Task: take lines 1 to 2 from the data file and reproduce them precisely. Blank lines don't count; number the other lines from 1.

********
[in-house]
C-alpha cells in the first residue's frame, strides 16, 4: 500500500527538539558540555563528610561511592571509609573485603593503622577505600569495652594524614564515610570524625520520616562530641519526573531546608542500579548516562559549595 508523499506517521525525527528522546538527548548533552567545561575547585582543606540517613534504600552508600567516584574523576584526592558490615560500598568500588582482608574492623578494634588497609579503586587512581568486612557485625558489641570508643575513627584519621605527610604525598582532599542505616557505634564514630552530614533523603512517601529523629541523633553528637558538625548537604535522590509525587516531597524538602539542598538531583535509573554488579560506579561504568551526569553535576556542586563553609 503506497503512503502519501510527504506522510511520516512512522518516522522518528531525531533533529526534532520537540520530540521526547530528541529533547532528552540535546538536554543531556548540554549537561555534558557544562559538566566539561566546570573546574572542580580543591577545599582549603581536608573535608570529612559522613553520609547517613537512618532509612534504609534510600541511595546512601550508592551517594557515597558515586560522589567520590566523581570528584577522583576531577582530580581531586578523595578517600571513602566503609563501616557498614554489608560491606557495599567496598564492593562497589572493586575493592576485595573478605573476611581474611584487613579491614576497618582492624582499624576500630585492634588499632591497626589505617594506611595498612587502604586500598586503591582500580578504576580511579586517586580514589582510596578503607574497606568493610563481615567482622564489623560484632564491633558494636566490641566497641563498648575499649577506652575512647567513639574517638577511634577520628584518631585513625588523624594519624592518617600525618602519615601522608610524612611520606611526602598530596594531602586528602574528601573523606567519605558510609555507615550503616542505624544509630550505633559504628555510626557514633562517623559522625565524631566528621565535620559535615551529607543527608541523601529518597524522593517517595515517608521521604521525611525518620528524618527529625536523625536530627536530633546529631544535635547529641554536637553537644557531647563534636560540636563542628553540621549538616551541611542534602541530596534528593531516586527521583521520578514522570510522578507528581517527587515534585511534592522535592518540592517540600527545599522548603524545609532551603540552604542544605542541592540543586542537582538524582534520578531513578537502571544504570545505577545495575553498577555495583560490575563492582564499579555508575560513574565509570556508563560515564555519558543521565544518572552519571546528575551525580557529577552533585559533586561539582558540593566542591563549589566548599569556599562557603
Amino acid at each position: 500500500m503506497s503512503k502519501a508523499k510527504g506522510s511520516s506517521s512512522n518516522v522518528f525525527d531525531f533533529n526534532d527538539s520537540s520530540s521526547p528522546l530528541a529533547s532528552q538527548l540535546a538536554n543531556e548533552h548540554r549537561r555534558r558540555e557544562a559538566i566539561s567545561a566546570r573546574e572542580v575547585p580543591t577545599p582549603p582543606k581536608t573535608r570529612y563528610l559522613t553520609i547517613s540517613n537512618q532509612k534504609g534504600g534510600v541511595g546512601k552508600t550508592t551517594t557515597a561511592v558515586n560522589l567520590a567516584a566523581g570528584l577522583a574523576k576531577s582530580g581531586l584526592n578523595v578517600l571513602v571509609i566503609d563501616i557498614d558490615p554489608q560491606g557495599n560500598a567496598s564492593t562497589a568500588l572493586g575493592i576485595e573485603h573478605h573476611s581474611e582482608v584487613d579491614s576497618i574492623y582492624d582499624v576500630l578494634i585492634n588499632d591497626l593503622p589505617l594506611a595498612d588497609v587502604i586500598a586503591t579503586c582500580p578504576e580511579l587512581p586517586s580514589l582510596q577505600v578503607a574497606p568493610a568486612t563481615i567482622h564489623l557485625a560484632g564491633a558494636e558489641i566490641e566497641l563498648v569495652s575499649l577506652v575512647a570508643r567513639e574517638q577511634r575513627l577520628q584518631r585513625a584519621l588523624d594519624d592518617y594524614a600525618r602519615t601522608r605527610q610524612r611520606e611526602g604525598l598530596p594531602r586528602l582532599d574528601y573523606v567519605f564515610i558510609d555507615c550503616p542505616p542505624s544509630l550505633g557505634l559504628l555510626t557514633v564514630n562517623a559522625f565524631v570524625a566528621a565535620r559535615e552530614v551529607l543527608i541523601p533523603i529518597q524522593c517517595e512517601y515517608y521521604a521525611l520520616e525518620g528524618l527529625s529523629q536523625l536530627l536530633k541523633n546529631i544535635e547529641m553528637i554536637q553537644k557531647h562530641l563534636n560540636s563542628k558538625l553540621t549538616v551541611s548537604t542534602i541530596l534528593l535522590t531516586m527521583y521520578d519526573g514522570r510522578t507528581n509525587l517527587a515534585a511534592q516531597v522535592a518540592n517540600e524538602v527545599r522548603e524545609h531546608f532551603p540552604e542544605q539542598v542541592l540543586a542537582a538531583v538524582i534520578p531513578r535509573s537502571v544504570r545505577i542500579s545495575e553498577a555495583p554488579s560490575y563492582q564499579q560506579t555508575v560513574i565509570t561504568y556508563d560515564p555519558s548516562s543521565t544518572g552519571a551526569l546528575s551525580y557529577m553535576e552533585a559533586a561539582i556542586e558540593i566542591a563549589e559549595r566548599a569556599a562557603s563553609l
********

[in-house]
C-alpha cells in the first residue's frame, strides 16, 4: 500500500527538539558540555563528610561511592571509609573485603593503622577505600569495652594524614564515610570524625520520616562530641519526573531546608542500579548516562559549595 508523499506517521525525527528522546538527548548533552567545561575547585582543606540517613534504600552508600567516584574523576584526592558490615560500598568500588582482608574492623578494634588497609579503586587512581568486612557485625558489641570508643575513627584519621605527610604525598582532599542505616557505634564514630552530614533523603512517601529523629541523633553528637558538625548537604535522590509525587516531597524538602539542598538531583535509573554488579560506579561504568551526569553535576556542586563553609 503506497503512503502519501510527504506522510511520516512512522518516522522518528531525531533533529526534532520537540520530540521526547530528541529533547532528552540535546538536554543531556548540554549537561555534558557544562559538566566539561566546570573546574572542580580543591577545599582549603581536608573535608570529612559522613553520609547517613537512618532509612534504609534510600541511595546512601550508592551517594557515597558515586560522589567520590566523581570528584577522583576531577582530580581531586578523595578517600571513602566503609563501616557498614554489608560491606557495599567496598564492593562497589572493586575493592576485595573478605573476611581474611584487613579491614576497618582492624582499624576500630585492634588499632591497626589505617594506611595498612587502604586500598586503591582500580578504576580511579586517586580514589582510596578503607574497606568493610563481615567482622564489623560484632564491633558494636566490641566497641563498648575499649577506652575512647567513639574517638577511634577520628584518631585513625588523624594519624592518617600525618602519615601522608610524612611520606611526602598530596594531602586528602574528601573523606567519605558510609555507615550503616542505624544509630550505633559504628555510626557514633562517623559522625565524631566528621565535620559535615551529607543527608541523601529518597524522593517517595515517608521521604521525611525518620528524618527529625536523625536530627536530633546529631544535635547529641554536637553537644557531647563534636560540636563542628553540621549538616551541611542534602541530596534528593531516586527521583521520578514522570510522578507528581517527587515534585511534592522535592518540592517540600527545599522548603524545609532551603540552604542544605542541592540543586542537582538524582534520578531513578537502571544504570545505577545495575553498577555495583560490575563492582564499579555508575560513574565509570556508563560515564555519558543521565544518572552519571546528575551525580557529577552533585559533586561539582558540593566542591563549589566548599569556599562557603